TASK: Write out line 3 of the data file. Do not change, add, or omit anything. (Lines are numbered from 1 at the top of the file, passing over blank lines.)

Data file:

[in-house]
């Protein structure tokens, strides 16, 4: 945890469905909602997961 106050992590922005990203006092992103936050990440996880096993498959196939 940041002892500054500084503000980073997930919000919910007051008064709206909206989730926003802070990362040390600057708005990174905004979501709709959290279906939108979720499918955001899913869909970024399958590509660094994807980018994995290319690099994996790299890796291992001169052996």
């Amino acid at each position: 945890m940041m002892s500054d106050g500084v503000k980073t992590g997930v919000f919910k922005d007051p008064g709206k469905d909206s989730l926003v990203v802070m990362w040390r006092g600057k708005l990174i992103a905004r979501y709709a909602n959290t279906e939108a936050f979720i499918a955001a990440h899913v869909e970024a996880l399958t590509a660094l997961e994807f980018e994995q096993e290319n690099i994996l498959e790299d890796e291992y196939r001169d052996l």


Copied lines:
């Amino acid at each position: 945890m940041m002892s500054d106050g500084v503000k980073t992590g997930v919000f919910k922005d007051p008064g709206k469905d909206s989730l926003v990203v802070m990362w040390r006092g600057k708005l990174i992103a905004r979501y709709a909602n959290t279906e939108a936050f979720i499918a955001a990440h899913v869909e970024a996880l399958t590509a660094l997961e994807f980018e994995q096993e290319n690099i994996l498959e790299d890796e291992y196939r001169d052996l």